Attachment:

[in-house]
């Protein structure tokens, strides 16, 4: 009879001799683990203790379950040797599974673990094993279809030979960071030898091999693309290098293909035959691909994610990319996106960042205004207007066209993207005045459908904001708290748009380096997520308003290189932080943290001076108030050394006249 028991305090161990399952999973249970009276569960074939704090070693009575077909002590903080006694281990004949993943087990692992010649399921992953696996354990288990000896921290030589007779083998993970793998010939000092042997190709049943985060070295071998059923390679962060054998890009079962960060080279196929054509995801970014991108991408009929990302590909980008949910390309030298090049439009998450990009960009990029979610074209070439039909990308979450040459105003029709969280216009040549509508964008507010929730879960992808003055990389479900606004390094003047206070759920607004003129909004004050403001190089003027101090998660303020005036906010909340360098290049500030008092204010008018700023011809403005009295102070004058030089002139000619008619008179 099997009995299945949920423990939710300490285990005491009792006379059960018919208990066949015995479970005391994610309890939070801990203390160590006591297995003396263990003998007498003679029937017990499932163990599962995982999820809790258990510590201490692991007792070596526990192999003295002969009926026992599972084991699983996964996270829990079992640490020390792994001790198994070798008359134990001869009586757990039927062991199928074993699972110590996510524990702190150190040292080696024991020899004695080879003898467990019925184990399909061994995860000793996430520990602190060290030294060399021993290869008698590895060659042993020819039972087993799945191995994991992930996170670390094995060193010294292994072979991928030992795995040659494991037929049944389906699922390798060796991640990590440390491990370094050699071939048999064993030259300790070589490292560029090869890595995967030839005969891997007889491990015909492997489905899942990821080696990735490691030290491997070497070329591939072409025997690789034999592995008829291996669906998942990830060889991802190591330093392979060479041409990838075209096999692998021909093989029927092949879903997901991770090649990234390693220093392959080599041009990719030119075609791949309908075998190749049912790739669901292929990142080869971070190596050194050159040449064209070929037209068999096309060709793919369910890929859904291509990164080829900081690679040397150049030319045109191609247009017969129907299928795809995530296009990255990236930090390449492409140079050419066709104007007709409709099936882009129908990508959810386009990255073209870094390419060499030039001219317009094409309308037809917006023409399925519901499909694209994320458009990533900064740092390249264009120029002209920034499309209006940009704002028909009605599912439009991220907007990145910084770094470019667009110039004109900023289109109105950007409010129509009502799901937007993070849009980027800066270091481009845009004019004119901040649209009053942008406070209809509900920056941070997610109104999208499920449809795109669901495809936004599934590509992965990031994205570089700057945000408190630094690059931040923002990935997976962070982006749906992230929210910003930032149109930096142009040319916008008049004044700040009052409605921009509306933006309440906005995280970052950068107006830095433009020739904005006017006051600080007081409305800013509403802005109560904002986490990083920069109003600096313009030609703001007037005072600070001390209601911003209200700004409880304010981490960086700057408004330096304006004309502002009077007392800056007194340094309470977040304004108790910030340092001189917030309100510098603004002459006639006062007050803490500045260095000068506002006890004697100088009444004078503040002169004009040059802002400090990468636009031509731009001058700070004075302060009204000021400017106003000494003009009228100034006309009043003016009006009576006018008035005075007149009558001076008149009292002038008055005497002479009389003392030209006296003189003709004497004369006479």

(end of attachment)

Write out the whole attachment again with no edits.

[in-house]
């Protein structure tokens, strides 16, 4: 009879001799683990203790379950040797599974673990094993279809030979960071030898091999693309290098293909035959691909994610990319996106960042205004207007066209993207005045459908904001708290748009380096997520308003290189932080943290001076108030050394006249 028991305090161990399952999973249970009276569960074939704090070693009575077909002590903080006694281990004949993943087990692992010649399921992953696996354990288990000896921290030589007779083998993970793998010939000092042997190709049943985060070295071998059923390679962060054998890009079962960060080279196929054509995801970014991108991408009929990302590909980008949910390309030298090049439009998450990009960009990029979610074209070439039909990308979450040459105003029709969280216009040549509508964008507010929730879960992808003055990389479900606004390094003047206070759920607004003129909004004050403001190089003027101090998660303020005036906010909340360098290049500030008092204010008018700023011809403005009295102070004058030089002139000619008619008179 099997009995299945949920423990939710300490285990005491009792006379059960018919208990066949015995479970005391994610309890939070801990203390160590006591297995003396263990003998007498003679029937017990499932163990599962995982999820809790258990510590201490692991007792070596526990192999003295002969009926026992599972084991699983996964996270829990079992640490020390792994001790198994070798008359134990001869009586757990039927062991199928074993699972110590996510524990702190150190040292080696024991020899004695080879003898467990019925184990399909061994995860000793996430520990602190060290030294060399021993290869008698590895060659042993020819039972087993799945191995994991992930996170670390094995060193010294292994072979991928030992795995040659494991037929049944389906699922390798060796991640990590440390491990370094050699071939048999064993030259300790070589490292560029090869890595995967030839005969891997007889491990015909492997489905899942990821080696990735490691030290491997070497070329591939072409025997690789034999592995008829291996669906998942990830060889991802190591330093392979060479041409990838075209096999692998021909093989029927092949879903997901991770090649990234390693220093392959080599041009990719030119075609791949309908075998190749049912790739669901292929990142080869971070190596050194050159040449064209070929037209068999096309060709793919369910890929859904291509990164080829900081690679040397150049030319045109191609247009017969129907299928795809995530296009990255990236930090390449492409140079050419066709104007007709409709099936882009129908990508959810386009990255073209870094390419060499030039001219317009094409309308037809917006023409399925519901499909694209994320458009990533900064740092390249264009120029002209920034499309209006940009704002028909009605599912439009991220907007990145910084770094470019667009110039004109900023289109109105950007409010129509009502799901937007993070849009980027800066270091481009845009004019004119901040649209009053942008406070209809509900920056941070997610109104999208499920449809795109669901495809936004599934590509992965990031994205570089700057945000408190630094690059931040923002990935997976962070982006749906992230929210910003930032149109930096142009040319916008008049004044700040009052409605921009509306933006309440906005995280970052950068107006830095433009020739904005006017006051600080007081409305800013509403802005109560904002986490990083920069109003600096313009030609703001007037005072600070001390209601911003209200700004409880304010981490960086700057408004330096304006004309502002009077007392800056007194340094309470977040304004108790910030340092001189917030309100510098603004002459006639006062007050803490500045260095000068506002006890004697100088009444004078503040002169004009040059802002400090990468636009031509731009001058700070004075302060009204000021400017106003000494003009009228100034006309009043003016009006009576006018008035005075007149009558001076008149009292002038008055005497002479009389003392030209006296003189003709004497004369006479």